Wifi: As is the case for any device, non-secure wifi connections are a goldmine for attackers. They can even go as far as to create a dummy wifi account, with similar names and details as an authorized network, fooling users into signing in and allowing attackers to log everything you do, including passwords to important accounts. This is especially a risk for mobiles given their portability and use on the go.
Mobile Email: Not that much different than your everyday email threats, with malicious attachments, targeted phishing, malicious URLs, and the rest, it is an especially high risk with email on mobile. On top of this, spoofing is a greater threat via mobile email, as users are less likely to spot the malicious email when only display names are shown on their screens, while fake credentials from an attackers account are also often tied to the contact database on a phone. This means that a successful attack could lead to fake correspondence or other fraudulent activity for an extended period of time.
App Downloads: A common way to get infected on Android marketplaces is via a malicious app. This involves downloading an app that installs itself with a hidden bonus – a trojan or malware. The decentralized, less stringent method of publishing apps on the Android marketplace makes this easier to get away with. This is still possible on iOS, but far less likely, with enough restrictions to make the effort required less profitable as an angle of attack.
Tips for Better Mobile Security
So what can you do about it? Here are a few good rules to follow that should protect you.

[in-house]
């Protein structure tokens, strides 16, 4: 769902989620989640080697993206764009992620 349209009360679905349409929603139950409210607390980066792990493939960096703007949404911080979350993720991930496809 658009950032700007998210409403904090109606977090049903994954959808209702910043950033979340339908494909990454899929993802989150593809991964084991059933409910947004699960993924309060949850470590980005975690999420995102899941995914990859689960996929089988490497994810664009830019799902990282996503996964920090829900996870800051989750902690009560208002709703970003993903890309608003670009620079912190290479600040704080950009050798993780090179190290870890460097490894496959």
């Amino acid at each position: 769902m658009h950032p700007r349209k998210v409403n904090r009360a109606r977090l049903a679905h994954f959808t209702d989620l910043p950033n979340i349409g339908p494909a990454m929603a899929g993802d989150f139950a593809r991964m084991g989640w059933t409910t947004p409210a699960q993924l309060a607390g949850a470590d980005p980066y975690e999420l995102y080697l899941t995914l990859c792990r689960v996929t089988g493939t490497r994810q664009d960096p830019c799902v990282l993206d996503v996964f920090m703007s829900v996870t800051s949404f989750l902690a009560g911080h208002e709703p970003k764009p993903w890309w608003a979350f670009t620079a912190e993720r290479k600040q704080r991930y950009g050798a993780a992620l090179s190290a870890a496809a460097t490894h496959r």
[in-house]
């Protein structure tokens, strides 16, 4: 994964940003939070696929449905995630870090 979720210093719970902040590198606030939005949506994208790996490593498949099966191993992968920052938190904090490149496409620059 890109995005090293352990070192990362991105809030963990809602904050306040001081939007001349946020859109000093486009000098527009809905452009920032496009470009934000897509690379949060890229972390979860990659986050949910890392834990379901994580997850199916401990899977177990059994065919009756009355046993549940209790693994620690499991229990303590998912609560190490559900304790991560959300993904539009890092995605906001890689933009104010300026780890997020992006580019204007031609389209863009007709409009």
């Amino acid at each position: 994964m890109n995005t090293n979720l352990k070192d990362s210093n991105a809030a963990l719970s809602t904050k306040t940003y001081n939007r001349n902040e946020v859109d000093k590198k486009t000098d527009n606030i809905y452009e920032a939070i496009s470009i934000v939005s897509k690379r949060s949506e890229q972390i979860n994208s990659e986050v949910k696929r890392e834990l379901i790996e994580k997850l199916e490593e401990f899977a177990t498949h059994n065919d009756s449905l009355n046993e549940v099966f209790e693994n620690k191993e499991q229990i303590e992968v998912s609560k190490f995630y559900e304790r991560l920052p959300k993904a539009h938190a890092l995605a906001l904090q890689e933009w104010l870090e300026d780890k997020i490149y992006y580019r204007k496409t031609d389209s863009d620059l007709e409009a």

- Avoid public charging stations, as they are sometimes a node from which spyware can spread. If you must, make sure you have an app that protects you. Here are a few anti-spyware app suggestions for an Android.
- Don’t “jailbreak” your iOS device, or any device for that matter, and expect to have any security. Jailbreaking can create programmatic vulnerabilities on phone’s software and make it much more insecure and vulnerable, while also limiting your access to security updates.
- Make sure your email has strong spam filters and protection from advanced threats like malicious URLs and Attachments.
- Make sure your email has spoofing protection. Mobile email clients usually only shows the display name, so an imposter can impersonate someone you know and perhaps fool you for quite a while before they’re caught.
- Download and install leading anti-virus, malware and email security apps. Here’s a really good rundown courtesy of PCMag, with an Android focus, but with options for iOS as well.
- Watch what you consent to and monitor permissions carefully. For instance, does that mobile game you downloaded really need to access your contacts?
- Use a VPN app on the road. There are free options that will scramble your data so even if you must connect to public wifi, you’ll be protected.
- Make sure you patch and update regularly – this is especially applicable to Android users. On top of that, only buy apps from vendors you know and can trust, as well as from sources that properly screen apps.
- Watch out for phishing attacks from accounts that you primarily use on your phone. These will include password resets, text message links, and all kinds of cyber-assisted scams.
- Don’t leave your Bluetooth on unless you’re using it, and monitor what devices are connecting to yours.
- Try to use messaging apps and other tools that encrypt data, ensuring that anybody who exports your data won’t be able to make use of it.
The last tip, and it pretty much applies to all of cyber security – don’t cut corners for the sake of convenience! The above advice may seem tedious, but if you build good habits, you’ll face far less inconvenience when a threat does come around – something all trends indicate is almost guaranteed to happen!